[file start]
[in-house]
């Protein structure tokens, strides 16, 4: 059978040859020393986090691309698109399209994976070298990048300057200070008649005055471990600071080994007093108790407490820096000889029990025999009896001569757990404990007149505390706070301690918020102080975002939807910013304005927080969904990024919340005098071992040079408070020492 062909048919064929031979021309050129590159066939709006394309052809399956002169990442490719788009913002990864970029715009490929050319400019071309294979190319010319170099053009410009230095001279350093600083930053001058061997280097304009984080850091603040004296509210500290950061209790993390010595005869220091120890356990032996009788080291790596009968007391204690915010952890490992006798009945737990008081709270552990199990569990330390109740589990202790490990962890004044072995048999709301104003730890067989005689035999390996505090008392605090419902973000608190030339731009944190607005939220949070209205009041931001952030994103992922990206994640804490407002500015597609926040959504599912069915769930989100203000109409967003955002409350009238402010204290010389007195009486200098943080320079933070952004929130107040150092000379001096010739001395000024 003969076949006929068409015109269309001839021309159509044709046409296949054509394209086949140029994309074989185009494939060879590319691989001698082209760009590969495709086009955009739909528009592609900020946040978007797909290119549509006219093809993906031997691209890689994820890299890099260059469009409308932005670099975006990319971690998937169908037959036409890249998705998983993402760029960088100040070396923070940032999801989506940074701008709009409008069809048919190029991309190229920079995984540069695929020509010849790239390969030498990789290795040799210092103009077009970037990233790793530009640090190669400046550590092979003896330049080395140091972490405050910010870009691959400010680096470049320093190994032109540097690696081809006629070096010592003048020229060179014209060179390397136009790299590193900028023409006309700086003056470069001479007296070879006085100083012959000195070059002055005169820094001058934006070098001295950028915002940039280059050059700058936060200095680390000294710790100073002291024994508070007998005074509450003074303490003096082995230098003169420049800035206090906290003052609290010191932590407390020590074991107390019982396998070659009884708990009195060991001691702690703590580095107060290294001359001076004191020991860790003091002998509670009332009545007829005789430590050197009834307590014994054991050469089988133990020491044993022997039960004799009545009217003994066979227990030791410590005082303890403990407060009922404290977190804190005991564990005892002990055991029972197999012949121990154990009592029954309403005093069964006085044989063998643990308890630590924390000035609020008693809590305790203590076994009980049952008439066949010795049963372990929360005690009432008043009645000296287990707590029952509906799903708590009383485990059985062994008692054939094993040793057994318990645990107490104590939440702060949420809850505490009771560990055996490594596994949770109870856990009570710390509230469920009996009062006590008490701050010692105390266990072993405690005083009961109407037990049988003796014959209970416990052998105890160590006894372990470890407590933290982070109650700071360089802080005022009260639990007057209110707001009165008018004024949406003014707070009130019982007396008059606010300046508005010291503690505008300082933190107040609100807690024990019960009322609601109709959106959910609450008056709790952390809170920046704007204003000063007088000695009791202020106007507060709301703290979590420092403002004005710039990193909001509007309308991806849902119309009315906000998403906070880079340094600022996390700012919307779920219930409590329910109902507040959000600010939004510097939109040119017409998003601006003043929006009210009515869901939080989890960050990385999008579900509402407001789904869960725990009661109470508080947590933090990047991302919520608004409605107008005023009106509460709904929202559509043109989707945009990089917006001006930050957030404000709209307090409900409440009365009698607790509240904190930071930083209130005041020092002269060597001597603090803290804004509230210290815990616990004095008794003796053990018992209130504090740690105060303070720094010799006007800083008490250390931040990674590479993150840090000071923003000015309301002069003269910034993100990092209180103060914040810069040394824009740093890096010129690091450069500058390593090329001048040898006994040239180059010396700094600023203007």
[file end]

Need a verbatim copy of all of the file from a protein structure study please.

[in-house]
């Protein structure tokens, strides 16, 4: 059978040859020393986090691309698109399209994976070298990048300057200070008649005055471990600071080994007093108790407490820096000889029990025999009896001569757990404990007149505390706070301690918020102080975002939807910013304005927080969904990024919340005098071992040079408070020492 062909048919064929031979021309050129590159066939709006394309052809399956002169990442490719788009913002990864970029715009490929050319400019071309294979190319010319170099053009410009230095001279350093600083930053001058061997280097304009984080850091603040004296509210500290950061209790993390010595005869220091120890356990032996009788080291790596009968007391204690915010952890490992006798009945737990008081709270552990199990569990330390109740589990202790490990962890004044072995048999709301104003730890067989005689035999390996505090008392605090419902973000608190030339731009944190607005939220949070209205009041931001952030994103992922990206994640804490407002500015597609926040959504599912069915769930989100203000109409967003955002409350009238402010204290010389007195009486200098943080320079933070952004929130107040150092000379001096010739001395000024 003969076949006929068409015109269309001839021309159509044709046409296949054509394209086949140029994309074989185009494939060879590319691989001698082209760009590969495709086009955009739909528009592609900020946040978007797909290119549509006219093809993906031997691209890689994820890299890099260059469009409308932005670099975006990319971690998937169908037959036409890249998705998983993402760029960088100040070396923070940032999801989506940074701008709009409008069809048919190029991309190229920079995984540069695929020509010849790239390969030498990789290795040799210092103009077009970037990233790793530009640090190669400046550590092979003896330049080395140091972490405050910010870009691959400010680096470049320093190994032109540097690696081809006629070096010592003048020229060179014209060179390397136009790299590193900028023409006309700086003056470069001479007296070879006085100083012959000195070059002055005169820094001058934006070098001295950028915002940039280059050059700058936060200095680390000294710790100073002291024994508070007998005074509450003074303490003096082995230098003169420049800035206090906290003052609290010191932590407390020590074991107390019982396998070659009884708990009195060991001691702690703590580095107060290294001359001076004191020991860790003091002998509670009332009545007829005789430590050197009834307590014994054991050469089988133990020491044993022997039960004799009545009217003994066979227990030791410590005082303890403990407060009922404290977190804190005991564990005892002990055991029972197999012949121990154990009592029954309403005093069964006085044989063998643990308890630590924390000035609020008693809590305790203590076994009980049952008439066949010795049963372990929360005690009432008043009645000296287990707590029952509906799903708590009383485990059985062994008692054939094993040793057994318990645990107490104590939440702060949420809850505490009771560990055996490594596994949770109870856990009570710390509230469920009996009062006590008490701050010692105390266990072993405690005083009961109407037990049988003796014959209970416990052998105890160590006894372990470890407590933290982070109650700071360089802080005022009260639990007057209110707001009165008018004024949406003014707070009130019982007396008059606010300046508005010291503690505008300082933190107040609100807690024990019960009322609601109709959106959910609450008056709790952390809170920046704007204003000063007088000695009791202020106007507060709301703290979590420092403002004005710039990193909001509007309308991806849902119309009315906000998403906070880079340094600022996390700012919307779920219930409590329910109902507040959000600010939004510097939109040119017409998003601006003043929006009210009515869901939080989890960050990385999008579900509402407001789904869960725990009661109470508080947590933090990047991302919520608004409605107008005023009106509460709904929202559509043109989707945009990089917006001006930050957030404000709209307090409900409440009365009698607790509240904190930071930083209130005041020092002269060597001597603090803290804004509230210290815990616990004095008794003796053990018992209130504090740690105060303070720094010799006007800083008490250390931040990674590479993150840090000071923003000015309301002069003269910034993100990092209180103060914040810069040394824009740093890096010129690091450069500058390593090329001048040898006994040239180059010396700094600023203007």